San José, Costa Rica, since 1956

Wildlife spotting, guaranteed, in Costa Rica

With its amazing biodiversity and impressive species count, and with 26 percent of its territory under conservation, Costa Rica is the place to come and observe wildlife. Right? Well, yes and no. The country’s national parks and reserves provide protected habitat for all these animals to feed, roam and just “be.” However, some people come away disappointed not to see tapirs, jaguars and anteaters as shown in many a TV nature program. Spotting animals in the wild can take patience, the right time of day and weather conditions, and a slice of good luck.

But with some planning, you can ensure that you and your animal-mad kids have great visual encounters with some of Costa Rica’s emblem creatures. To help you do that, we’ve put together the following list of reserves, rescue centers and parks where close animals encounters are assured. Note: Your best bet for good sightings in the two national parks mentioned here is to get there early, before the crowds and the heat of the day send most creatures deep into the forest.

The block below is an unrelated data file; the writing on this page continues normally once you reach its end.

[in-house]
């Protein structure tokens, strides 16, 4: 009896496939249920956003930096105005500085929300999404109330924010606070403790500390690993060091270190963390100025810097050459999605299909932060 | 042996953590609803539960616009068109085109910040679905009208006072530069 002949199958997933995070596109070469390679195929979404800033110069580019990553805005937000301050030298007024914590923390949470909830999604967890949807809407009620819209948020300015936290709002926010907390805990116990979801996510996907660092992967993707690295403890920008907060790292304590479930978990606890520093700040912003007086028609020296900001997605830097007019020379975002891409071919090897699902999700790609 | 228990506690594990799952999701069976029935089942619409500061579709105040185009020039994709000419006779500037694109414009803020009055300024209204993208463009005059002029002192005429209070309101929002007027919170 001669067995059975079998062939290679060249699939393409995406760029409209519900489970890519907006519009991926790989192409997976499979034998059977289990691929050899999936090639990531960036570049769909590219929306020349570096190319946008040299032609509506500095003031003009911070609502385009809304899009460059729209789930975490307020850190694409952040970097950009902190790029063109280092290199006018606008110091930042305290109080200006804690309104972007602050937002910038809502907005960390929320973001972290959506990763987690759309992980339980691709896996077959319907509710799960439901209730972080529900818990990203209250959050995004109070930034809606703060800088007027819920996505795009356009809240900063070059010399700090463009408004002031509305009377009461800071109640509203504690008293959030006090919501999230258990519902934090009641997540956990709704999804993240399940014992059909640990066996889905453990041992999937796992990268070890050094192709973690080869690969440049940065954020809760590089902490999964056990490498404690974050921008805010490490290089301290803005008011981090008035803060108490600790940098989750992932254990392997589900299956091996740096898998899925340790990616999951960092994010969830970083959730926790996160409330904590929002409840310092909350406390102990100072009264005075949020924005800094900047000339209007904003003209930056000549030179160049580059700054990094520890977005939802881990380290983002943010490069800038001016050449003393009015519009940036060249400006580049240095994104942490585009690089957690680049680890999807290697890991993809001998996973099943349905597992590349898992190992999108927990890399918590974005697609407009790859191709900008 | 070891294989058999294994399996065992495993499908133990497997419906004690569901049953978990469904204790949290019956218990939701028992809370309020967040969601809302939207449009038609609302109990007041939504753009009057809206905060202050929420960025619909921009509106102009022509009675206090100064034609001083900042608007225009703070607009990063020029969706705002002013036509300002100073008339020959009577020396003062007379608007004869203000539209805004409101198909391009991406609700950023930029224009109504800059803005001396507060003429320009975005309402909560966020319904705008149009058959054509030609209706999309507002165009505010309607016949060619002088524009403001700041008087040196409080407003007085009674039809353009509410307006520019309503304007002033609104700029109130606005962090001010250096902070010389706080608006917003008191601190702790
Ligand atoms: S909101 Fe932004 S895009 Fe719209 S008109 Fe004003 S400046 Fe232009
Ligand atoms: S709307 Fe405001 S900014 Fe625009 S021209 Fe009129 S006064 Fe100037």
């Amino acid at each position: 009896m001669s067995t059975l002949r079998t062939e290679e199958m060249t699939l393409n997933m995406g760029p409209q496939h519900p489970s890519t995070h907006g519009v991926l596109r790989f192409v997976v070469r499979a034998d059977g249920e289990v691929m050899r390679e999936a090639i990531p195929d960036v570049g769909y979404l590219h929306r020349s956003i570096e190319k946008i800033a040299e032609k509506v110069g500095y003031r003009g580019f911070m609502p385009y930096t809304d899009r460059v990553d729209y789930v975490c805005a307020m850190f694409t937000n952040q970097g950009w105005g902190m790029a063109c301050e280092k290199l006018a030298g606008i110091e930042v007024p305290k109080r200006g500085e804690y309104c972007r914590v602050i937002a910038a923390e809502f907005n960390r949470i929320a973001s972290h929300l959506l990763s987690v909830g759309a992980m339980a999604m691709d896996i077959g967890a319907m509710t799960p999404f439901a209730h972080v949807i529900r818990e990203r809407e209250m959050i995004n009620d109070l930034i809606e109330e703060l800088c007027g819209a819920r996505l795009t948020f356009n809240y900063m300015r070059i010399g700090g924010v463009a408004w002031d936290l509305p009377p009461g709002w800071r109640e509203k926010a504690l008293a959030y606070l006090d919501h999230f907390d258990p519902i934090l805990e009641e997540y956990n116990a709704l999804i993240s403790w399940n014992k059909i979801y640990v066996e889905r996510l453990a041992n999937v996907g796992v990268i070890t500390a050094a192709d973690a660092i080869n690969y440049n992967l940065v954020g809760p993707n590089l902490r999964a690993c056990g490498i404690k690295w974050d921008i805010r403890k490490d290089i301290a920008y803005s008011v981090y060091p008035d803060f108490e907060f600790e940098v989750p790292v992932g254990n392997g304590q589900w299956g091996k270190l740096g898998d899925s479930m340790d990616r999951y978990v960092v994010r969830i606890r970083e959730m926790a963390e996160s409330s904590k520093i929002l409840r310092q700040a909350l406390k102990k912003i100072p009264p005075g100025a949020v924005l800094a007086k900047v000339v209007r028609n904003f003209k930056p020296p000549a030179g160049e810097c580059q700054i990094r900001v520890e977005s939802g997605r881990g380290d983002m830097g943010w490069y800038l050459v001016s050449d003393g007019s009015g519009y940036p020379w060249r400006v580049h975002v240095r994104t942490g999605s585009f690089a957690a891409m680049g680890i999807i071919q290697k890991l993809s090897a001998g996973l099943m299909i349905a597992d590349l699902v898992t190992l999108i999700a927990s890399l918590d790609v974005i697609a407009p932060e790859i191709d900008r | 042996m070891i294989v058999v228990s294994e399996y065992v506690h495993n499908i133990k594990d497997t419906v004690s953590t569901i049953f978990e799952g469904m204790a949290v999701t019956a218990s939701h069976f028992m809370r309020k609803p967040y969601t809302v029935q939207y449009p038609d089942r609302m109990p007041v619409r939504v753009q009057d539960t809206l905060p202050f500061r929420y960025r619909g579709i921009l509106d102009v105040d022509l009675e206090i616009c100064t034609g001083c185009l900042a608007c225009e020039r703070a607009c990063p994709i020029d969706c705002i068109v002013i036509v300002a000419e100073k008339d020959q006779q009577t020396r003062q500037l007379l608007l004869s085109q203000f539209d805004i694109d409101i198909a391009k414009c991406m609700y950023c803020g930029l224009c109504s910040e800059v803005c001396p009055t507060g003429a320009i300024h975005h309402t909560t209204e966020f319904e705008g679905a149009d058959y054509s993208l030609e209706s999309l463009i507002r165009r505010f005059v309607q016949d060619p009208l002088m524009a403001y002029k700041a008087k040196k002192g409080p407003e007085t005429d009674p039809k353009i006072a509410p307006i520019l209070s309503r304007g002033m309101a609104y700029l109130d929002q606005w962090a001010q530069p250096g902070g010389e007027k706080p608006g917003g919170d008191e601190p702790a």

ZooAve – San José de Alajuela, north of Juan Santamaría International Airport, 2433-8989,, open 9 a.m.-5 p.m. daily, entrance ₡3,900 residents, ₡7,500 tourists, ₡2,000 children

Despite the name, this is not a zoo but a private bird and animal refuge, breeding and rehabilitation station. Native species are reintroduced into protected wild zones. Good for scarlet and green macaws, toucans and quetzals, but ZooAve also features jaguars, pumas, monkeys, tapirs, turtles, iguanas, peccaries and some non-native species. 

Toucan Rescue Ranch – San Isidro de Heredia, 30 minutes north of airport, 2268-4041,, open daily by reservation only, entrance ₡4,000/₡2,000 resident adults/children, $15/$7.50 nonresident adults/kids

A private rescue facility to study, rescue and if possible rehabilitate toucans. Also a captive breeding program for all five toucan species found in Costa Rica. You can also see owls, macaws, whistling ducks, porcupines and kinkajous. Funding comes from an adoption program, tours and two small guesthouses ($115 per night for five guests, including tour).